Migrating from courier-imap without passwords using Imapsync
Migrate e-mail accounts from courier-imap, postfixadmin to zimbra without having user passwords
First, we needed to pull the account names and passwords from postfixadmin over to the new Zimbra system. This article demonstrates a php script that did the job well, querying the encrypted passwords from the MySQL backup into a file. You can also modify it to retrieve aliases and subscribers from MySQL.
Using the exported.sh file, which runs zmprov, it created the users on Zimbra and was able to set their passwords. You may want to grep out all the lines with 'zmprov ma username' into another file, called reset_passwords.sh, to use for resetting account passwords later. (add #!/bin/bash on the top line to make it a script, 'chmod +x reset_passwords.sh' to make it executable.) At this point, we want to change the account passwords to be all the same for the time it takes to do the imapsync migration - add the password to the 'zimpassfile2' file as specified in the imapsync command.
Migrating e-mail using imapsync was complicated when trying to use the --auth-user postfixadmin 'super-user' option, so we decided instead to create a new e-mail account via postfixadmin, called migrate1, set a password, and then manually change the symlink for the mail folder in this way:
ln -s /firstname.lastname@example.org /email@example.com
Then running imapsync worked:
/usr/bin/imapsync --buffersize 8192000 --nosyncacls --subscribe --syncinternaldates --host1 postfixserver.domain.com \ --user1 migrate1 --passfile1 zimpassfile1 --host2 zimbraserver.domain.com --user2 firstname.lastname@example.org --passfile2 zimpassfile2 \ --noauthmd5
Then delete the symlink for migrate1 and recreate it for the next user, so you can run imapsync again:
rm /email@example.com ln -s /firstname.lastname@example.org /email@example.com
Migrate all accounts at once under the migrate1 account
We were able pull all user accounts over by logging into Squirrelmail as the migrate1 account. Create symlinks to each user's mail subfolder under migrate1's folder:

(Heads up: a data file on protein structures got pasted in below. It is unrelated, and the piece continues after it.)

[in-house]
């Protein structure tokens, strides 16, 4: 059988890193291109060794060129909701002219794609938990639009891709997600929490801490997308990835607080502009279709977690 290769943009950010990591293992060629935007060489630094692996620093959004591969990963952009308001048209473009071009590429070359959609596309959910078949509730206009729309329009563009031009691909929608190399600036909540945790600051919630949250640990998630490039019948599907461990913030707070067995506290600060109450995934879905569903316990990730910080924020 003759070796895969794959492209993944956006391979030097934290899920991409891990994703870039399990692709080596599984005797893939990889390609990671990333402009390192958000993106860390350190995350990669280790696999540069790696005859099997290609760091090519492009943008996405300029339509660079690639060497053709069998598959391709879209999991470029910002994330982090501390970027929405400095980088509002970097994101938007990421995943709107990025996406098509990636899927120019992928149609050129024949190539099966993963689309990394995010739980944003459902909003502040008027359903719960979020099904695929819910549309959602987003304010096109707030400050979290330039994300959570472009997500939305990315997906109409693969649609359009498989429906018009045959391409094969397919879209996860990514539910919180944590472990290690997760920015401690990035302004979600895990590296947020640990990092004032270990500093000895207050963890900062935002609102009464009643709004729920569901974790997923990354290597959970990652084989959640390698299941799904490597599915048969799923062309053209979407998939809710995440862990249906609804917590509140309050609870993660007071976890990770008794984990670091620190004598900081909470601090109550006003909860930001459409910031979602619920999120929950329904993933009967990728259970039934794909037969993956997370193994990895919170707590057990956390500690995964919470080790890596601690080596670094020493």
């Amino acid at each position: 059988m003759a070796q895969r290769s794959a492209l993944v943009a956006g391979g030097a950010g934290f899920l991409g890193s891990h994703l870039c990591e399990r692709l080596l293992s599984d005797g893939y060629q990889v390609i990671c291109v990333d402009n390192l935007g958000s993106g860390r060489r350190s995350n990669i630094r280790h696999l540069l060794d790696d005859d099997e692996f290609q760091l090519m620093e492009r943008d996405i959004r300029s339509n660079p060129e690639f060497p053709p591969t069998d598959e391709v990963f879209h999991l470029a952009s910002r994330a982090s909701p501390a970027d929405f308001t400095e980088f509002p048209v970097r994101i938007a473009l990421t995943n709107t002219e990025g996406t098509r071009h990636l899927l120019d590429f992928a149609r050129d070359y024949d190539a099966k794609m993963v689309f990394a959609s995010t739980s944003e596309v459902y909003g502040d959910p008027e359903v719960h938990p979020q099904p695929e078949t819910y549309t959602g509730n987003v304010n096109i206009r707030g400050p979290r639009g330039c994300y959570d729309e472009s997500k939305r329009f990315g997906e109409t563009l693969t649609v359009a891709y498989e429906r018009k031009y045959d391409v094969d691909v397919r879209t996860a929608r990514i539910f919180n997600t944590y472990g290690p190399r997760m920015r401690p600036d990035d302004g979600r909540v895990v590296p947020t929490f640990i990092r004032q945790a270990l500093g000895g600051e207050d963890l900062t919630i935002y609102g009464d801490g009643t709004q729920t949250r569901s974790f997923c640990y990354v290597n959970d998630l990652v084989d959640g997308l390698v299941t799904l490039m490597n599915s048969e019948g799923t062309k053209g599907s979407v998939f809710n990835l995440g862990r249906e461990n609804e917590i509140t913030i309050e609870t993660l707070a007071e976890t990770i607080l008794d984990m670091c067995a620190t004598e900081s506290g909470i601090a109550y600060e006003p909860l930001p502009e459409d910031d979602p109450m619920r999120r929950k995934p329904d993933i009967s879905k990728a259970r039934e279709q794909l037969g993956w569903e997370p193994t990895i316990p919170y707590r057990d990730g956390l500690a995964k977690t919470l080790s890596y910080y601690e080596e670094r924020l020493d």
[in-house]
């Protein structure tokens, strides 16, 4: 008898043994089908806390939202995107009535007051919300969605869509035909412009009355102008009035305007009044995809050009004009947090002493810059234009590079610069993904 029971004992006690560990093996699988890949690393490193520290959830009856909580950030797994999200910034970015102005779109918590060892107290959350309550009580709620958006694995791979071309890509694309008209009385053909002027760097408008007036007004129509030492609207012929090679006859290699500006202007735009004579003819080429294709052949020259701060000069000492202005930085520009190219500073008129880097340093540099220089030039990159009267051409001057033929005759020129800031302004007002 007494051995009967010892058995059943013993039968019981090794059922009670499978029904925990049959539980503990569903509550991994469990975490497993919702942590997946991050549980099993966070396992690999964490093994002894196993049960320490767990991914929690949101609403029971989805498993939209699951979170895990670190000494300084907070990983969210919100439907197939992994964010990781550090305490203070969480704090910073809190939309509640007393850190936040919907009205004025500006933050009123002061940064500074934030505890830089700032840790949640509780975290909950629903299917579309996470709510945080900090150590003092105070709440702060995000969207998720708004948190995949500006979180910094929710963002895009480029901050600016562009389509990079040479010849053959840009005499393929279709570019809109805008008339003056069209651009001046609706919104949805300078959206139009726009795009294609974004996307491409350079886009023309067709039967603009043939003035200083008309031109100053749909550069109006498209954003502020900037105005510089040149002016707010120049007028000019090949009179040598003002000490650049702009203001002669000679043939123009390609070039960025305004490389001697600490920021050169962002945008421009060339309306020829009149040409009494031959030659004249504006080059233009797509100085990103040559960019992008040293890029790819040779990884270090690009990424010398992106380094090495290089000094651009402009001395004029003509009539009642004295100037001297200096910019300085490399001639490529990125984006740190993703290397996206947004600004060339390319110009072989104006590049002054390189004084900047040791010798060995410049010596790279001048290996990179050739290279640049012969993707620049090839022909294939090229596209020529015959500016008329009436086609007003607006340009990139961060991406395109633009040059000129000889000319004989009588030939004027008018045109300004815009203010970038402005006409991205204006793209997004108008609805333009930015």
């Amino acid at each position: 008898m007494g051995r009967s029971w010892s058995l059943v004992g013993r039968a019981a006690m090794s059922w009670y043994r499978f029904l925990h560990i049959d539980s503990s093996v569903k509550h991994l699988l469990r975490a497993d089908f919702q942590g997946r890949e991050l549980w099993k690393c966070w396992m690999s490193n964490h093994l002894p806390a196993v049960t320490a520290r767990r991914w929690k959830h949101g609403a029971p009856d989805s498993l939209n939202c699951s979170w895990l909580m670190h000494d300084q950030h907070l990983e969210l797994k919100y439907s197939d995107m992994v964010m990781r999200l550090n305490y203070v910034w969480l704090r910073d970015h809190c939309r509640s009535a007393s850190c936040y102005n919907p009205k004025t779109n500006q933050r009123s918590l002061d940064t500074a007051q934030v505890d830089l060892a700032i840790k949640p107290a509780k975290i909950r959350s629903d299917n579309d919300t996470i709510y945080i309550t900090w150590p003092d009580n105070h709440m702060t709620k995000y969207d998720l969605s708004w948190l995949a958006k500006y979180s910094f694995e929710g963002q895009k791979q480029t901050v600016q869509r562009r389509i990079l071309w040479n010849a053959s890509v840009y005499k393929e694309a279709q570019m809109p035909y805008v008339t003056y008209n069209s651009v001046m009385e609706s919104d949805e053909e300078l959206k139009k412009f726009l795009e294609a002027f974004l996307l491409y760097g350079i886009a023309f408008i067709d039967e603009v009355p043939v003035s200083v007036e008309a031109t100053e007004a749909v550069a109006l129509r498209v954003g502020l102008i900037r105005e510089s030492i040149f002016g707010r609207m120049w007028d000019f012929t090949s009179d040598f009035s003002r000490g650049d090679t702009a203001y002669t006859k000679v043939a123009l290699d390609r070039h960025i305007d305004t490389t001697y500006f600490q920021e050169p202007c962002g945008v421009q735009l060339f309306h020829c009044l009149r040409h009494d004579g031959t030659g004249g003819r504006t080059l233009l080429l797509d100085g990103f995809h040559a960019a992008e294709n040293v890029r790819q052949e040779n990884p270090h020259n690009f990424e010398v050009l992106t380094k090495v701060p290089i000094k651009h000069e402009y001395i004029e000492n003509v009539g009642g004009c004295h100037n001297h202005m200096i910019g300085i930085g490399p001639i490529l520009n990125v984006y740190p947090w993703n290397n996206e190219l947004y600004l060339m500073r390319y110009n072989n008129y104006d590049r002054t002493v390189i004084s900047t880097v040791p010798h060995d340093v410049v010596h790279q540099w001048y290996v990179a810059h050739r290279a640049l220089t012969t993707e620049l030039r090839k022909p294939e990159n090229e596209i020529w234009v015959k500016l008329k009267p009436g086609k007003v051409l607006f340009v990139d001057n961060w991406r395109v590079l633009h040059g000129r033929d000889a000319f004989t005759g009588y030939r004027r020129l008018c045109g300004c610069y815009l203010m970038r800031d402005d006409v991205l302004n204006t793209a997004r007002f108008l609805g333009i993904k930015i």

ln -s /firstname.lastname@example.org /email@example.comfirstname.lastname@example.org
and then Subscribe to each user's folder in Squirrelmail's Folder menu. With the user accounts now available as the migrate1 user, imapsync was able to use this syntax to pull each folder to the appropriate user's inbox:
/usr/bin/imapsync --buffersize 8192000 --nosyncacls --subscribe --syncinternaldates --host1 postfixserver.domain.com --user1 \ email@example.com --passfile1 zimpassfile1 --host2 zimbraserver.domain.com --user2 firstname.lastname@example.org --passfile2 zimpassfile2 \ --folderrec INBOX.email@example.com --regextrans2 's/(.*)/INBOX/' --noauthmd5
Here is a script that will imapsync all user accounts:
#!/bin/bash # imapsyncrun.sh. Script to migrate imap mailboxes under the account migrate1 DATE=`date +%m%d%y_%H:%M` LOGFILE="imapsync.log" echo "IMAPSync starting.. $DATE" >> $LOGFILE # Begin 'for' loop, calling the list of user names already collected for ACCTNAME in `cat /home/zimbra/userlist` do # Reset the zimbra password temporarily: zmprov setPassword $ACCTNAME xxxxxxx # Then migrate: /usr/bin/imapsync --buffersize 8192000 --nosyncacls --subscribe --syncinternaldates --host1 postfixserver.domain.com \ --user1 firstname.lastname@example.org --passfile1 zimpassfile1 --host2 zimbra.domain.com --user2 $ACCTNAME --passfile2 zimpassfile2 \ --folderrec INBOX.$ACCTNAME --regextrans2 's/(.*)/INBOX/' --noauthmd5 echo Done with $ACCTNAME on $DATE >> $LOGFILE done # Change the password back to the encrypted one on file. reset_passwords.sh echo "" >> $LOGFILE echo "IMAPSync Finished.. $DATE" >> $LOGFILE echo "------------------------------------" >> $LOGFILE
After all the accounts have synced, the reset_passwords.sh script that contains the 'zmprov ma' commands will reset all user passwords to the same ones which they had on the old mail server.
For performance, as recommended we ran two imapsync processes concurrently on different servers to reduce the time for migration. We configured accounts migration1 and migration2 on the old mail server so we could point to two different mail folders at one time under /usr/local/virtual.